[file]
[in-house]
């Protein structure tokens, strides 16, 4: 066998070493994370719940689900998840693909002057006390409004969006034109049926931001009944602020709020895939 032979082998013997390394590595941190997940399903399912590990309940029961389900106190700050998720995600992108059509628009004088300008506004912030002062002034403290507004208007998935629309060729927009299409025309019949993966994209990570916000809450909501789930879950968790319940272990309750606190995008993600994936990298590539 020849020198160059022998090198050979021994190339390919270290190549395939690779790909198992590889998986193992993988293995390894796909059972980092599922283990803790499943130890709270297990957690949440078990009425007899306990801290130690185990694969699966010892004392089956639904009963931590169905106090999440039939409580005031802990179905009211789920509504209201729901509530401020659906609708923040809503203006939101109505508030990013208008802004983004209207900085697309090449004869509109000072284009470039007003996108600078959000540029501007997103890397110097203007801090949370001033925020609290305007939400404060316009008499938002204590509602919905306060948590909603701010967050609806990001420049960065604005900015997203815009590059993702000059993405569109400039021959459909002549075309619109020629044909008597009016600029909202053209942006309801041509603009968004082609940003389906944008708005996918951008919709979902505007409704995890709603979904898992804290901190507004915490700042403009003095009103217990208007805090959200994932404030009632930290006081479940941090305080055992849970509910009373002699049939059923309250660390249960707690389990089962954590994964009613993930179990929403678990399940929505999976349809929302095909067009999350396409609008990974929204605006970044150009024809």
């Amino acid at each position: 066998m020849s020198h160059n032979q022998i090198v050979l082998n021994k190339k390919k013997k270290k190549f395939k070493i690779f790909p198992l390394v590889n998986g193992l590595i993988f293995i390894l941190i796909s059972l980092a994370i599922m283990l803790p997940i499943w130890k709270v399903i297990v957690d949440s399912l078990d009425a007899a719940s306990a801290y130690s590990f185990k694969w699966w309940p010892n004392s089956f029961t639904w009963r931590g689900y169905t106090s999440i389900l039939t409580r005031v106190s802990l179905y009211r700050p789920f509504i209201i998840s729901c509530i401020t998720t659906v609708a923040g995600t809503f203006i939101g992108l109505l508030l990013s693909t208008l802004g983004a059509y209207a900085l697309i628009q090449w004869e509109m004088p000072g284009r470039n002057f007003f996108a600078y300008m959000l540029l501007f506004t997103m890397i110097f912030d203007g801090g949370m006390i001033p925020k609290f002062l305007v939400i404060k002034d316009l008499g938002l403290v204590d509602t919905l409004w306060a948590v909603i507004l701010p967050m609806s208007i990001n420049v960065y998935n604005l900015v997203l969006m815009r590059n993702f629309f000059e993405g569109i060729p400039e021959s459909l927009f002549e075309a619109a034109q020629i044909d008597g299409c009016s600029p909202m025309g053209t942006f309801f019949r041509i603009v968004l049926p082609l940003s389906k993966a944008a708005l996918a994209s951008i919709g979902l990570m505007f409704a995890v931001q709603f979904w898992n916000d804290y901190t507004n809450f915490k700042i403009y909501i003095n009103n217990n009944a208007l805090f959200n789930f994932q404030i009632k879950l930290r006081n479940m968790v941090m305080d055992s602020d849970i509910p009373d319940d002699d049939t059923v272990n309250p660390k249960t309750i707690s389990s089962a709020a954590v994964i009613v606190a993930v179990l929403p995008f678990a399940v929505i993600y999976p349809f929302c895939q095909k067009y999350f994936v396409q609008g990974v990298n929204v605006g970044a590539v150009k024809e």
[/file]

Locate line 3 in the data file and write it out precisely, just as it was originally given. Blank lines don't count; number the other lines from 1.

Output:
């Amino acid at each position: 066998m020849s020198h160059n032979q022998i090198v050979l082998n021994k190339k390919k013997k270290k190549f395939k070493i690779f790909p198992l390394v590889n998986g193992l590595i993988f293995i390894l941190i796909s059972l980092a994370i599922m283990l803790p997940i499943w130890k709270v399903i297990v957690d949440s399912l078990d009425a007899a719940s306990a801290y130690s590990f185990k694969w699966w309940p010892n004392s089956f029961t639904w009963r931590g689900y169905t106090s999440i389900l039939t409580r005031v106190s802990l179905y009211r700050p789920f509504i209201i998840s729901c509530i401020t998720t659906v609708a923040g995600t809503f203006i939101g992108l109505l508030l990013s693909t208008l802004g983004a059509y209207a900085l697309i628009q090449w004869e509109m004088p000072g284009r470039n002057f007003f996108a600078y300008m959000l540029l501007f506004t997103m890397i110097f912030d203007g801090g949370m006390i001033p925020k609290f002062l305007v939400i404060k002034d316009l008499g938002l403290v204590d509602t919905l409004w306060a948590v909603i507004l701010p967050m609806s208007i990001n420049v960065y998935n604005l900015v997203l969006m815009r590059n993702f629309f000059e993405g569109i060729p400039e021959s459909l927009f002549e075309a619109a034109q020629i044909d008597g299409c009016s600029p909202m025309g053209t942006f309801f019949r041509i603009v968004l049926p082609l940003s389906k993966a944008a708005l996918a994209s951008i919709g979902l990570m505007f409704a995890v931001q709603f979904w898992n916000d804290y901190t507004n809450f915490k700042i403009y909501i003095n009103n217990n009944a208007l805090f959200n789930f994932q404030i009632k879950l930290r006081n479940m968790v941090m305080d055992s602020d849970i509910p009373d319940d002699d049939t059923v272990n309250p660390k249960t309750i707690s389990s089962a709020a954590v994964i009613v606190a993930v179990l929403p995008f678990a399940v929505i993600y999976p349809f929302c895939q095909k067009y999350f994936v396409q609008g990974v990298n929204v605006g970044a590539v150009k024809e």